By Vicki Needham - 02/12/14 08:20 PM EST
The House’s top Democrat said Wednesday she is opposed to trade promotion authority (TPA) legislation introduced last month by a trio of lawmakers.
House Minority Leader Nancy Pelosi (Calif.) said Wednesday that she doesn’t support a measure authored by two Republicans and former Senate Finance Committee Chairman Max Baucus that would provide President Obama with ramped up powers to help smooth the passage of trade deals.
Baucus was confirmed as U.S. ambassador to China last week and has left the Senate.
At the Democratic retreat Wednesday night, Pelosi clarified that her remarks from earlier Wednesday were directed at the Camp-Baucus-Hatch bill introduced in January, and were not a rejection of Obama’s trade agenda.
“We weren't talking about President Obama's trade initiative,” she told reporters.
“We were talking about Camp-Baucus, and I said then that Camp-Baucus, in its present form, is unacceptable to me.”
Democrats have come out en masse against the measure.
Obama will address Democrats on Friday at their three-day retreat on the Eastern Shore of Maryland.
Pelosi said trade is extremely important to Democrats and it should get some attention at the retreat.
“We're the party of free trade, fair trade, and we believe that the global economy is here to stay, and we're part of it,” she said.
She argued that the tax code has to be changed to reward businesses that create jobs in the United States instead of sending jobs overseas.
“As Mr. Van Hollen said, we want to export products overseas, not transport jobs overseas.”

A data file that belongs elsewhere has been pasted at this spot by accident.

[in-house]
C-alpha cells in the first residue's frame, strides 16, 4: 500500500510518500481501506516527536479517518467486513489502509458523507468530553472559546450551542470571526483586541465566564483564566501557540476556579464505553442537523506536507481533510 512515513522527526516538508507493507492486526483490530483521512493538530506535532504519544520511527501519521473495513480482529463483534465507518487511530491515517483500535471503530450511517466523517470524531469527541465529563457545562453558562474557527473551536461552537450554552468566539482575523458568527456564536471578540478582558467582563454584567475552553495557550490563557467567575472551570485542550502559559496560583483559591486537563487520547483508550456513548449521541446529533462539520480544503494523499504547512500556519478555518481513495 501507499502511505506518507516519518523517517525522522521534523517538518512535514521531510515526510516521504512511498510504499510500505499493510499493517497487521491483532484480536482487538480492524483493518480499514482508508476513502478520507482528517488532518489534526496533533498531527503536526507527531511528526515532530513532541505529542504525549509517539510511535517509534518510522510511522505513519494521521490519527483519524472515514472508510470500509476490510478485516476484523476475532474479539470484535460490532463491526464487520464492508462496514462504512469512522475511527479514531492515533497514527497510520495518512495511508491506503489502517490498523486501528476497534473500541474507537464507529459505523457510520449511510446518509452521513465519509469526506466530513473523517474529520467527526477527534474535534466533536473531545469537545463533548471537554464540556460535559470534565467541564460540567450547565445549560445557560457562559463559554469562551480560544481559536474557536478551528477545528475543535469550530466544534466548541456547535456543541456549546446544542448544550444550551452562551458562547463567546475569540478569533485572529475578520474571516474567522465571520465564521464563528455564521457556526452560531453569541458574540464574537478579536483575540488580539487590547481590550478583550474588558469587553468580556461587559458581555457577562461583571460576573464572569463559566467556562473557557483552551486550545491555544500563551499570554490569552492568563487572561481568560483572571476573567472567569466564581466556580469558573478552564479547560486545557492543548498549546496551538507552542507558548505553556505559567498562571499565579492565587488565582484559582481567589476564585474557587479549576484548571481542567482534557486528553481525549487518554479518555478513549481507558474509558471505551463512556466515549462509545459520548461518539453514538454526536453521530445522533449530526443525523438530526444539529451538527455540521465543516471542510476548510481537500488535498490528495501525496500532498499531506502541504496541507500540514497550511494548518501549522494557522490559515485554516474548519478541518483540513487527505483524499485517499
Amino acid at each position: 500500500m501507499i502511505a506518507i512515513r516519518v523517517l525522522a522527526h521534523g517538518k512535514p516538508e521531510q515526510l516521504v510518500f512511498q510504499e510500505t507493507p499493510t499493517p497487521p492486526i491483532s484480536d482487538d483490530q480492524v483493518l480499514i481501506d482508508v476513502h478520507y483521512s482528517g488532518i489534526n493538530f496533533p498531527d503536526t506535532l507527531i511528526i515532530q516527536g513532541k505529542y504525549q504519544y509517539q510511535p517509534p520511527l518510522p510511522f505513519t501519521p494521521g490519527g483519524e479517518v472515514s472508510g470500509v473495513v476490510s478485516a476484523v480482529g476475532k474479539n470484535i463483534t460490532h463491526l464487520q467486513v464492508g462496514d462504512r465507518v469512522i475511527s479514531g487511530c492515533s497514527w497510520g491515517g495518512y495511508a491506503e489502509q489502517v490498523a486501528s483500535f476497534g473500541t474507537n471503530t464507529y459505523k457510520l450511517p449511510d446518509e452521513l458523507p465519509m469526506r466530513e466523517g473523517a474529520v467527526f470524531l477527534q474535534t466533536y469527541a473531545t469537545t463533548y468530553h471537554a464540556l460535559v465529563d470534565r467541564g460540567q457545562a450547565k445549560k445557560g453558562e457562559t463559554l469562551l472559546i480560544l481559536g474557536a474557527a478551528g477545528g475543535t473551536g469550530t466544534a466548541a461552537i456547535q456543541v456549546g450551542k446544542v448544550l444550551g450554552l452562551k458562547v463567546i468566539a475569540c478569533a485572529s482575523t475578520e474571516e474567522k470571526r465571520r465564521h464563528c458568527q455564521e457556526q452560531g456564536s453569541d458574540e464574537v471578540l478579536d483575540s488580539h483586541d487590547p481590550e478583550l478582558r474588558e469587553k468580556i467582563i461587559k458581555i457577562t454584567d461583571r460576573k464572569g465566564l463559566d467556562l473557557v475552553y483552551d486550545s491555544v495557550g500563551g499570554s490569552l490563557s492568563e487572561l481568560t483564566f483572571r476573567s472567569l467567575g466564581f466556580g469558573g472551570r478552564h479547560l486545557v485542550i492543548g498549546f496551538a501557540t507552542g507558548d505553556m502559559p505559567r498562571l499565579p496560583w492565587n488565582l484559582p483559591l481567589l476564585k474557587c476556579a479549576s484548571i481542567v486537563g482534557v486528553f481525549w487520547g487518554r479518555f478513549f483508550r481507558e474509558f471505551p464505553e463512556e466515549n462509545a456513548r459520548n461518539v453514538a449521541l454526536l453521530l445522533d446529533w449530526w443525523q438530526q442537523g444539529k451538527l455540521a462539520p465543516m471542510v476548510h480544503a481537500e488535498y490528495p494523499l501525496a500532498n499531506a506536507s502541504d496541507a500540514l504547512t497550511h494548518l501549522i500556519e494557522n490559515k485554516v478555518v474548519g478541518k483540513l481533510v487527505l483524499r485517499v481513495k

Earlier on Wednesday, Pelosi told a group of labor leaders and environmentalists that supporting the Camp-Baucus—Hatch bill was “out of the question.”
Newly tapped Senate Finance Committee Chairman Ron Wyden (D-Ore.) has indicated that he is in no hurry to take up the Camp-Baucus-Hatch bill and instead will talk to lawmakers about how they want to proceed.
It seems clear that the committee will work up new legislation that would provide an updated strategy that considers the complexities of global trade, which have changed dramatically since the last bill was passed in 2002.
That measure expired in 2007.
Last month, Senate Majority Leader Harry Reid (D-Nev.) announced his opposition to the measure.
Reid has opposed trade deals in the past so his opposition to fast-track wasn’t a surprise to the White House.
Still, it is a hurdle the White House will need to scale.
Republicans have said that Obama will have to work with Democrats if he wants to get fast-track authority through Congress.
The White House has an aggressive and ambitious trade agenda that includes the Trans-Pacific Partnership (TPP) and a U.S.-European Union deal in the works.